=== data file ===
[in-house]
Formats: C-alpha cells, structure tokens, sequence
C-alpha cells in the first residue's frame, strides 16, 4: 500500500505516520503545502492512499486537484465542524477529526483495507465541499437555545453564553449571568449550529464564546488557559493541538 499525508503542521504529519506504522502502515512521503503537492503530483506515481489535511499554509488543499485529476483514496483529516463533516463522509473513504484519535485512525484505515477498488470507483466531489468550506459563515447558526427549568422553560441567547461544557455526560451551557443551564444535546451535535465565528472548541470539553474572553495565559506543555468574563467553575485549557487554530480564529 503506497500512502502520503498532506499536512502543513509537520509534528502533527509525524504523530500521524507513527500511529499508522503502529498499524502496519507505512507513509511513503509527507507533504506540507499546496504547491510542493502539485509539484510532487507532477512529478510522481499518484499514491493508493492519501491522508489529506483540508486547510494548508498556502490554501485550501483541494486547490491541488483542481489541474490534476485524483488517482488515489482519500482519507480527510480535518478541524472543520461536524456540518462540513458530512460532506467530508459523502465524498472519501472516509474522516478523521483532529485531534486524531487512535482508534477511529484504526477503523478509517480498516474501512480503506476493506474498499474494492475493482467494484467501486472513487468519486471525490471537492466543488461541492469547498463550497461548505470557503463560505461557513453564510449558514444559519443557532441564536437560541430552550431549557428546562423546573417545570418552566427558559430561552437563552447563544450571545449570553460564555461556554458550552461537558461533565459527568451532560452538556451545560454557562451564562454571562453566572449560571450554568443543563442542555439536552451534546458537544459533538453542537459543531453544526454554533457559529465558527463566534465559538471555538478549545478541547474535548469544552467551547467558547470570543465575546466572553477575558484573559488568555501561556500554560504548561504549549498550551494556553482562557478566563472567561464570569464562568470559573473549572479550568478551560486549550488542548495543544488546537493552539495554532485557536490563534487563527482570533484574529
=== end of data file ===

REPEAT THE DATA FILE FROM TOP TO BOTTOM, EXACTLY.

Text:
[in-house]
Formats: C-alpha cells, structure tokens, sequence
C-alpha cells in the first residue's frame, strides 16, 4: 500500500505516520503545502492512499486537484465542524477529526483495507465541499437555545453564553449571568449550529464564546488557559493541538 499525508503542521504529519506504522502502515512521503503537492503530483506515481489535511499554509488543499485529476483514496483529516463533516463522509473513504484519535485512525484505515477498488470507483466531489468550506459563515447558526427549568422553560441567547461544557455526560451551557443551564444535546451535535465565528472548541470539553474572553495565559506543555468574563467553575485549557487554530480564529 503506497500512502502520503498532506499536512502543513509537520509534528502533527509525524504523530500521524507513527500511529499508522503502529498499524502496519507505512507513509511513503509527507507533504506540507499546496504547491510542493502539485509539484510532487507532477512529478510522481499518484499514491493508493492519501491522508489529506483540508486547510494548508498556502490554501485550501483541494486547490491541488483542481489541474490534476485524483488517482488515489482519500482519507480527510480535518478541524472543520461536524456540518462540513458530512460532506467530508459523502465524498472519501472516509474522516478523521483532529485531534486524531487512535482508534477511529484504526477503523478509517480498516474501512480503506476493506474498499474494492475493482467494484467501486472513487468519486471525490471537492466543488461541492469547498463550497461548505470557503463560505461557513453564510449558514444559519443557532441564536437560541430552550431549557428546562423546573417545570418552566427558559430561552437563552447563544450571545449570553460564555461556554458550552461537558461533565459527568451532560452538556451545560454557562451564562454571562453566572449560571450554568443543563442542555439536552451534546458537544459533538453542537459543531453544526454554533457559529465558527463566534465559538471555538478549545478541547474535548469544552467551547467558547470570543465575546466572553477575558484573559488568555501561556500554560504548561504549549498550551494556553482562557478566563472567561464570569464562568470559573473549572479550568478551560486549550488542548495543544488546537493552539495554532485557536490563534487563527482570533484574529